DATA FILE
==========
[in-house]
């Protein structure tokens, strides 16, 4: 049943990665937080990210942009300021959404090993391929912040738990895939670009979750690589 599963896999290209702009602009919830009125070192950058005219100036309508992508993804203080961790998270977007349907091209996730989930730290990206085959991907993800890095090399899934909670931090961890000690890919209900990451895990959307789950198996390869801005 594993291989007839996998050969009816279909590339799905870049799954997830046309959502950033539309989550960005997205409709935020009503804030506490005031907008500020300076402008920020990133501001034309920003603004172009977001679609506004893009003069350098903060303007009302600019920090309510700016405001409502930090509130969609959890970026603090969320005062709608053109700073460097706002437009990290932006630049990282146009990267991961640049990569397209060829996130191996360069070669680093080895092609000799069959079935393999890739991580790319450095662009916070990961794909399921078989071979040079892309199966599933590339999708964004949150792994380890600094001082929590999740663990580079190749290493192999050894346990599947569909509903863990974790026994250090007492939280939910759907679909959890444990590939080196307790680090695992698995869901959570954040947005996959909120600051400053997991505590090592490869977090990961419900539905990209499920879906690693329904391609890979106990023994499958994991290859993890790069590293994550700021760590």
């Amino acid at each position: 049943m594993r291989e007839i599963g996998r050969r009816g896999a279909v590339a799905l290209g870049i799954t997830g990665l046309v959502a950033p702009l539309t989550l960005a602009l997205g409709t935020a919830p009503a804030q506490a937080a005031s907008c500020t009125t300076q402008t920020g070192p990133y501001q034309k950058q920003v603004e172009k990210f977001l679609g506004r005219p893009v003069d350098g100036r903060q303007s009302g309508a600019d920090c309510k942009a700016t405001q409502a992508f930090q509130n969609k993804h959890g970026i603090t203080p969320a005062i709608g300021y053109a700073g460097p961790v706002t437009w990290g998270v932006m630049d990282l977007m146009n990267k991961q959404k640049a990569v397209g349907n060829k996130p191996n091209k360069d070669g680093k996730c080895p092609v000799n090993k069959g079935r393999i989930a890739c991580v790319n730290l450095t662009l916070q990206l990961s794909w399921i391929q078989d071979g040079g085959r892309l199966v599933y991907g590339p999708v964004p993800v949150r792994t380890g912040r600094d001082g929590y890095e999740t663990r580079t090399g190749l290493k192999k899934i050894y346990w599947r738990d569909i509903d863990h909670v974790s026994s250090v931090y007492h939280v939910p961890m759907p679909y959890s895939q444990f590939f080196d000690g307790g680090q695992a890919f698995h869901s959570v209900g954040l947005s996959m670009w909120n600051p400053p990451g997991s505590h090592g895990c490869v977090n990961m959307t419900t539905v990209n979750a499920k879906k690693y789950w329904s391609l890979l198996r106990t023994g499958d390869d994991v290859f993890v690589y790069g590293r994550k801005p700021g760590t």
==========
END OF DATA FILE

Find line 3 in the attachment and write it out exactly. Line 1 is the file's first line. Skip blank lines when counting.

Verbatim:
């Amino acid at each position: 049943m594993r291989e007839i599963g996998r050969r009816g896999a279909v590339a799905l290209g870049i799954t997830g990665l046309v959502a950033p702009l539309t989550l960005a602009l997205g409709t935020a919830p009503a804030q506490a937080a005031s907008c500020t009125t300076q402008t920020g070192p990133y501001q034309k950058q920003v603004e172009k990210f977001l679609g506004r005219p893009v003069d350098g100036r903060q303007s009302g309508a600019d920090c309510k942009a700016t405001q409502a992508f930090q509130n969609k993804h959890g970026i603090t203080p969320a005062i709608g300021y053109a700073g460097p961790v706002t437009w990290g998270v932006m630049d990282l977007m146009n990267k991961q959404k640049a990569v397209g349907n060829k996130p191996n091209k360069d070669g680093k996730c080895p092609v000799n090993k069959g079935r393999i989930a890739c991580v790319n730290l450095t662009l916070q990206l990961s794909w399921i391929q078989d071979g040079g085959r892309l199966v599933y991907g590339p999708v964004p993800v949150r792994t380890g912040r600094d001082g929590y890095e999740t663990r580079t090399g190749l290493k192999k899934i050894y346990w599947r738990d569909i509903d863990h909670v974790s026994s250090v931090y007492h939280v939910p961890m759907p679909y959890s895939q444990f590939f080196d000690g307790g680090q695992a890919f698995h869901s959570v209900g954040l947005s996959m670009w909120n600051p400053p990451g997991s505590h090592g895990c490869v977090n990961m959307t419900t539905v990209n979750a499920k879906k690693y789950w329904s391609l890979l198996r106990t023994g499958d390869d994991v290859f993890v690589y790069g590293r994550k801005p700021g760590t």